The Bugala Farmers Association has called on the United Nations Development Programme (UNDP) to sever its ties with Bidco Africa, accusing it of land-grabbing, human rights violations and environmental disasters in Uganda, Kenya and Tanzania.
They claim that over 100 farmers lost their land to Bidco when, in partnership with the local government, the company deforested more than 7,500 hectares (18,500 acres) of rain forest and smallholder farms on Bugala Island on Lake Victoria to make way for one of the largest palm oil plantations in Africa.
In a petition delivered to the UNDP Kampala office on 28 January, the Bugala Farmers Association called on the UNDP to investigate the organisation’s recent announcement that Business Call to Action (BCtA), a UNDP offshoot, concluded an agreement with Bidco Africa.
Bidco is the largest manufacturer of vegetable oils, fats, soaps, margarine and protein concentrates in East and Central Africa.
A study on land grabbing cases in Uganda published in April 2012 by the National Association of Professional Environmentalists (FoE –Uganda) and which was supported by Friends of the Earth International (FoEI) adversely mention Bidco in human rights violations, land grabbing and health risks.
For instance on violation of land rights, the report says
Under the terms of the agreement, the 6,500 ha of land for the oil palm estate on Bugala was to be provided by the Government. While most of this land has been provided to BIDCO, this has been at the expense of members of the community who did not hold formal land rights to the land they occupied – often Mailo land, which is now officially recognised as public land; and at the expense of forests and the lakeshore buffer zone.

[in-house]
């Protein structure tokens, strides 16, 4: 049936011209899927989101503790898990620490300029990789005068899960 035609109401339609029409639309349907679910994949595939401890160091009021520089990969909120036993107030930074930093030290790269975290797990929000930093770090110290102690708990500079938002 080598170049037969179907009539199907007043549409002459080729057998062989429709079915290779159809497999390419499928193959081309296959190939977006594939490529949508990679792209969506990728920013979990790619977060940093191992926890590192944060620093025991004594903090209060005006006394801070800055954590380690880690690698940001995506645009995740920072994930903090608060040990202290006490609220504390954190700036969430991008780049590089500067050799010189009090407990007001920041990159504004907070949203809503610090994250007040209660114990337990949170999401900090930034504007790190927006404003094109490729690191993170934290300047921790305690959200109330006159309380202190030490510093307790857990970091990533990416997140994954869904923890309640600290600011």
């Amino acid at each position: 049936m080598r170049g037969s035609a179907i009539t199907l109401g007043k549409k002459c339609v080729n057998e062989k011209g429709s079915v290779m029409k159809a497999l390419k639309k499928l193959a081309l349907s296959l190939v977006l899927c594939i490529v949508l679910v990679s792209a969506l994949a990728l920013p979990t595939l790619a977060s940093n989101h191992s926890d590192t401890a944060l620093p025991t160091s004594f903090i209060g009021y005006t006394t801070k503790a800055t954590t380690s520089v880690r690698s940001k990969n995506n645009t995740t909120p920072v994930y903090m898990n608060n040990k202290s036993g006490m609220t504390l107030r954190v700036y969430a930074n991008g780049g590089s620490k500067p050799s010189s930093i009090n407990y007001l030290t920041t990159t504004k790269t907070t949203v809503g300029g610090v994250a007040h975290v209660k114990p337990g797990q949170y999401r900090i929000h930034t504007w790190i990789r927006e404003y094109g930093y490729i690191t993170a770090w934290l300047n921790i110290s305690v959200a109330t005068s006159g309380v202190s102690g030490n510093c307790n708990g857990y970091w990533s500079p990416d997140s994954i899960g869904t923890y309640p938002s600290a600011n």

In Uganda, land conflicts have arisen between members of the local community and Bidco, following the allocation of land for the oil palm development, with reports of people being evicted from their homes in the forest to make way for oil palm.
On human rights violations, the report says that in Kulugulu village on the island the path to the communal well, which was the source of clean water for the community, was blocked by Bidco. Fertilizers and pesticides used in the oil palm plantation were also reported to have affected the community’s water point
It further says that the living conditions for the casual laborers in the Bidco workers’ quarters are overcrowded, with nine workers allocated to two rooms.
“For those who know the real business practices of Bidco Africa and its CEO Vimal Shah, the embrace by BCtA of Bidco Africa is a tragedy for smallholder farmers and a major stain on the reputation of UNDP,” the petition says.
The petition cites Bidco Africa’s failure to comply with court orders to compensate the farmers for their land; the company’s labour practices in Uganda, Tanzania and Kenya; alleged tax evasion in Kenya; and the deforestation of land for its palm oil production in Uganda. The deforestation became so bad that the World Bank, originally a sponsor of the project, had to withdraw its support.
But in a story published in the Guardian, Bidco Uganda General Manager Suvrajit Ghosh denied knowledge of the case.
The petition continues
“Bidco Africa, which claims to adhere to the U.N. Global Compact, is in fact in violation of all U.N. Global Compact principals, from human rights to protection of the environment. Against the backdrop of such repeated violations, the UNDP/BCtA’s partnership with Bidco Africa is a violation of UNDP’s core mission and principals.”
Bidco did not respond to calls or text to provide information on these developments.